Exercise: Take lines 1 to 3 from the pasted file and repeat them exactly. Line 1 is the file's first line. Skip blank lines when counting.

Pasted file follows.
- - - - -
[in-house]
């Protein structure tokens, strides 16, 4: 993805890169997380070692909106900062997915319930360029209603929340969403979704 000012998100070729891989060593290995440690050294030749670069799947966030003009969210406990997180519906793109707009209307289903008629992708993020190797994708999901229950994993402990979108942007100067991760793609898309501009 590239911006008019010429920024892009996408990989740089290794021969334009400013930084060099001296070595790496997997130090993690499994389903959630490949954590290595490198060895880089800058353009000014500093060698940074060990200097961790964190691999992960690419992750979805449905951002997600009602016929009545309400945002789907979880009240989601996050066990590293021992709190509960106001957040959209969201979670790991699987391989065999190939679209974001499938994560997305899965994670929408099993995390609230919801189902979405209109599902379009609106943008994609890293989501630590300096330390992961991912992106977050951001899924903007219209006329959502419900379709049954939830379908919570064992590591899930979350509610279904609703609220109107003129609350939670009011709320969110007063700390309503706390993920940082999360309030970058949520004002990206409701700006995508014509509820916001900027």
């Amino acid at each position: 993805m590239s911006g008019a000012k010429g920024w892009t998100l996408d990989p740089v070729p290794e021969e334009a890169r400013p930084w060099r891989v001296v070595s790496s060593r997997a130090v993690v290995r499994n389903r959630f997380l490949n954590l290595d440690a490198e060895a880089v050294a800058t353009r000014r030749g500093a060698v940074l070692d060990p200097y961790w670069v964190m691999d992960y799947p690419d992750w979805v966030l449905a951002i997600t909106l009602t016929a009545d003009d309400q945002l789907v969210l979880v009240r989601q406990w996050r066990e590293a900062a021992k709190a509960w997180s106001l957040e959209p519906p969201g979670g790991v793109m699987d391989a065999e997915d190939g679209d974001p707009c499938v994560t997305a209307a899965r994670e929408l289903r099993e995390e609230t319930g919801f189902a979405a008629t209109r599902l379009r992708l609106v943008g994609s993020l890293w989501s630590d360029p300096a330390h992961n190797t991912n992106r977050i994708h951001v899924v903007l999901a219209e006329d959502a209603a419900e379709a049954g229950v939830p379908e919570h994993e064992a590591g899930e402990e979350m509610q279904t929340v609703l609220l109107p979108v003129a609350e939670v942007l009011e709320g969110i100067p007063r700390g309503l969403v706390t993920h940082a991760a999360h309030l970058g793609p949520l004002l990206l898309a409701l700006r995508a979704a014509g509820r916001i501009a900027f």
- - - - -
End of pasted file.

[in-house]
């Protein structure tokens, strides 16, 4: 993805890169997380070692909106900062997915319930360029209603929340969403979704 000012998100070729891989060593290995440690050294030749670069799947966030003009969210406990997180519906793109707009209307289903008629992708993020190797994708999901229950994993402990979108942007100067991760793609898309501009 590239911006008019010429920024892009996408990989740089290794021969334009400013930084060099001296070595790496997997130090993690499994389903959630490949954590290595490198060895880089800058353009000014500093060698940074060990200097961790964190691999992960690419992750979805449905951002997600009602016929009545309400945002789907979880009240989601996050066990590293021992709190509960106001957040959209969201979670790991699987391989065999190939679209974001499938994560997305899965994670929408099993995390609230919801189902979405209109599902379009609106943008994609890293989501630590300096330390992961991912992106977050951001899924903007219209006329959502419900379709049954939830379908919570064992590591899930979350509610279904609703609220109107003129609350939670009011709320969110007063700390309503706390993920940082999360309030970058949520004002990206409701700006995508014509509820916001900027």
């Amino acid at each position: 993805m590239s911006g008019a000012k010429g920024w892009t998100l996408d990989p740089v070729p290794e021969e334009a890169r400013p930084w060099r891989v001296v070595s790496s060593r997997a130090v993690v290995r499994n389903r959630f997380l490949n954590l290595d440690a490198e060895a880089v050294a800058t353009r000014r030749g500093a060698v940074l070692d060990p200097y961790w670069v964190m691999d992960y799947p690419d992750w979805v966030l449905a951002i997600t909106l009602t016929a009545d003009d309400q945002l789907v969210l979880v009240r989601q406990w996050r066990e590293a900062a021992k709190a509960w997180s106001l957040e959209p519906p969201g979670g790991v793109m699987d391989a065999e997915d190939g679209d974001p707009c499938v994560t997305a209307a899965r994670e929408l289903r099993e995390e609230t319930g919801f189902a979405a008629t209109r599902l379009r992708l609106v943008g994609s993020l890293w989501s630590d360029p300096a330390h992961n190797t991912n992106r977050i994708h951001v899924v903007l999901a219209e006329d959502a209603a419900e379709a049954g229950v939830p379908e919570h994993e064992a590591g899930e402990e979350m509610q279904t929340v609703l609220l109107p979108v003129a609350e939670v942007l009011e709320g969110i100067p007063r700390g309503l969403v706390t993920h940082a991760a999360h309030l970058g793609p949520l004002l990206l898309a409701l700006r995508a979704a014509g509820r916001i501009a900027f």